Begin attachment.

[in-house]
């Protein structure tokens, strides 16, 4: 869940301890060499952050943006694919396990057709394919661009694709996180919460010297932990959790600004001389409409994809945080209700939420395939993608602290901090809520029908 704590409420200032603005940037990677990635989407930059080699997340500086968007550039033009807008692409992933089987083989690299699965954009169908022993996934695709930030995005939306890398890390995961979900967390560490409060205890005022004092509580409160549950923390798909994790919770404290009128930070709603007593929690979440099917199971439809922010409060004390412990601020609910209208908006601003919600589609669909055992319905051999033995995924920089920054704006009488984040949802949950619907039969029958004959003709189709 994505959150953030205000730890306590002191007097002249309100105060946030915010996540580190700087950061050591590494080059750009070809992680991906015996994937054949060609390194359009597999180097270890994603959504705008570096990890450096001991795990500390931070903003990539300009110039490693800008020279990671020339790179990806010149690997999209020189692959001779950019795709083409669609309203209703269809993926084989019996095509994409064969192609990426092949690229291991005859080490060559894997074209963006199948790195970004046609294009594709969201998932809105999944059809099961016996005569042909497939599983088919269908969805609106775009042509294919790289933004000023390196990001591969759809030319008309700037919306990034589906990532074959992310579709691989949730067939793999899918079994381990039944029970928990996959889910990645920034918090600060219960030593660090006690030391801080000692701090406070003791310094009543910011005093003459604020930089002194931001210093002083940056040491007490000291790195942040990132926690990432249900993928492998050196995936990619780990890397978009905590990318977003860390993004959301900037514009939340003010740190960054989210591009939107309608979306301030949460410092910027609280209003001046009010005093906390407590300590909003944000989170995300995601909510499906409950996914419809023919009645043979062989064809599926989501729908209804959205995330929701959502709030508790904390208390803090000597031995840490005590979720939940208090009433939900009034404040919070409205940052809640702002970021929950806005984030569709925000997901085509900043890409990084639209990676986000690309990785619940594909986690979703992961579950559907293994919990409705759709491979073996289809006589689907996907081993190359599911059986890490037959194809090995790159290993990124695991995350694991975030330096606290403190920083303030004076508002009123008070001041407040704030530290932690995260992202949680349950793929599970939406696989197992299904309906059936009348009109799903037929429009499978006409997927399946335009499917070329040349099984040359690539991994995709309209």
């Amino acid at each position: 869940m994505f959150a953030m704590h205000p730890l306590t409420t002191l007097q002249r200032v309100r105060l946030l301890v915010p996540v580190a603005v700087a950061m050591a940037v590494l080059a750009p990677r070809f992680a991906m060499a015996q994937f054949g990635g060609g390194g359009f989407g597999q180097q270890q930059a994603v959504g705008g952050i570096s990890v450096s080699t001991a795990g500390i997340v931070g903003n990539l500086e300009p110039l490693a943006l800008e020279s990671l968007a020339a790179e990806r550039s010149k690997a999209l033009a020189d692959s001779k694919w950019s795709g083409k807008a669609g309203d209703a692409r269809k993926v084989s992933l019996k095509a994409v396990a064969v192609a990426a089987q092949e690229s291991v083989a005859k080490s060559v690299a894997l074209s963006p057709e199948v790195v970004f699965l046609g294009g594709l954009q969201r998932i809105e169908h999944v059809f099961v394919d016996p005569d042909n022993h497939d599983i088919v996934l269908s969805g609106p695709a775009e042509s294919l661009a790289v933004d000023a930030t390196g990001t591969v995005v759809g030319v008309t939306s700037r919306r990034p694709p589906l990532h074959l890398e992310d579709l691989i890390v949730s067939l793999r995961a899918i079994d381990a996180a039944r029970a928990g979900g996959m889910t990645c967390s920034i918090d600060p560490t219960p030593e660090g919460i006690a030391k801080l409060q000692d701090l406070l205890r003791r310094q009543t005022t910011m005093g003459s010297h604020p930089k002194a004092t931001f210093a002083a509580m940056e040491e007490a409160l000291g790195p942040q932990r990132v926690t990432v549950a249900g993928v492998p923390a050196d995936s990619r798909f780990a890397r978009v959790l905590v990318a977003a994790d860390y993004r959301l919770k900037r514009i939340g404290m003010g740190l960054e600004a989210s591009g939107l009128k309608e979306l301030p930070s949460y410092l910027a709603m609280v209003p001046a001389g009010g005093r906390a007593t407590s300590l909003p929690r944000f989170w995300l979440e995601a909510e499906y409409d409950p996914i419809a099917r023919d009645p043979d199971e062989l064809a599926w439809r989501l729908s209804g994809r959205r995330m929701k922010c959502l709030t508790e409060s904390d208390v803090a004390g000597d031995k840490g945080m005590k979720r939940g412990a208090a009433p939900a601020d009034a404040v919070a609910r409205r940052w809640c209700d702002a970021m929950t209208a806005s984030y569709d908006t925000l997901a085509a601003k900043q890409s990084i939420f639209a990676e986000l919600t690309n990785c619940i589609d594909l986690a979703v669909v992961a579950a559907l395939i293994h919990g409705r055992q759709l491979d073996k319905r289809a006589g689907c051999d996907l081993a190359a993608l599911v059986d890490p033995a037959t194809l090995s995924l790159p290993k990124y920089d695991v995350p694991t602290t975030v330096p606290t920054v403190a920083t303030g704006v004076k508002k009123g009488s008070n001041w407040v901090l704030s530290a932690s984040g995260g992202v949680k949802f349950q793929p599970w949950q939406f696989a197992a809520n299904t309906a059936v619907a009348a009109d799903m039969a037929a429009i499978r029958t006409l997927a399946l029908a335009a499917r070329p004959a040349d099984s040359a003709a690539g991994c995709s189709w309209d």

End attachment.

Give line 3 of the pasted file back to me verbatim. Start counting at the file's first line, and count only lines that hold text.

């Amino acid at each position: 869940m994505f959150a953030m704590h205000p730890l306590t409420t002191l007097q002249r200032v309100r105060l946030l301890v915010p996540v580190a603005v700087a950061m050591a940037v590494l080059a750009p990677r070809f992680a991906m060499a015996q994937f054949g990635g060609g390194g359009f989407g597999q180097q270890q930059a994603v959504g705008g952050i570096s990890v450096s080699t001991a795990g500390i997340v931070g903003n990539l500086e300009p110039l490693a943006l800008e020279s990671l968007a020339a790179e990806r550039s010149k690997a999209l033009a020189d692959s001779k694919w950019s795709g083409k807008a669609g309203d209703a692409r269809k993926v084989s992933l019996k095509a994409v396990a064969v192609a990426a089987q092949e690229s291991v083989a005859k080490s060559v690299a894997l074209s963006p057709e199948v790195v970004f699965l046609g294009g594709l954009q969201r998932i809105e169908h999944v059809f099961v394919d016996p005569d042909n022993h497939d599983i088919v996934l269908s969805g609106p695709a775009e042509s294919l661009a790289v933004d000023a930030t390196g990001t591969v995005v759809g030319v008309t939306s700037r919306r990034p694709p589906l990532h074959l890398e992310d579709l691989i890390v949730s067939l793999r995961a899918i079994d381990a996180a039944r029970a928990g979900g996959m889910t990645c967390s920034i918090d600060p560490t219960p030593e660090g919460i006690a030391k801080l409060q000692d701090l406070l205890r003791r310094q009543t005022t910011m005093g003459s010297h604020p930089k002194a004092t931001f210093a002083a509580m940056e040491e007490a409160l000291g790195p942040q932990r990132v926690t990432v549950a249900g993928v492998p923390a050196d995936s990619r798909f780990a890397r978009v959790l905590v990318a977003a994790d860390y993004r959301l919770k900037r514009i939340g404290m003010g740190l960054e600004a989210s591009g939107l009128k309608e979306l301030p930070s949460y410092l910027a709603m609280v209003p001046a001389g009010g005093r906390a007593t407590s300590l909003p929690r944000f989170w995300l979440e995601a909510e499906y409409d409950p996914i419809a099917r023919d009645p043979d199971e062989l064809a599926w439809r989501l729908s209804g994809r959205r995330m929701k922010c959502l709030t508790e409060s904390d208390v803090a004390g000597d031995k840490g945080m005590k979720r939940g412990a208090a009433p939900a601020d009034a404040v919070a609910r409205r940052w809640c209700d702002a970021m929950t209208a806005s984030y569709d908006t925000l997901a085509a601003k900043q890409s990084i939420f639209a990676e986000l919600t690309n990785c619940i589609d594909l986690a979703v669909v992961a579950a559907l395939i293994h919990g409705r055992q759709l491979d073996k319905r289809a006589g689907c051999d996907l081993a190359a993608l599911v059986d890490p033995a037959t194809l090995s995924l790159p290993k990124y920089d695991v995350p694991t602290t975030v330096p606290t920054v403190a920083t303030g704006v004076k508002k009123g009488s008070n001041w407040v901090l704030s530290a932690s984040g995260g992202v949680k949802f349950q793929p599970w949950q939406f696989a197992a809520n299904t309906a059936v619907a009348a009109d799903m039969a037929a429009i499978r029958t006409l997927a399946l029908a335009a499917r070329p004959a040349d099984s040359a003709a690539g991994c995709s189709w309209d």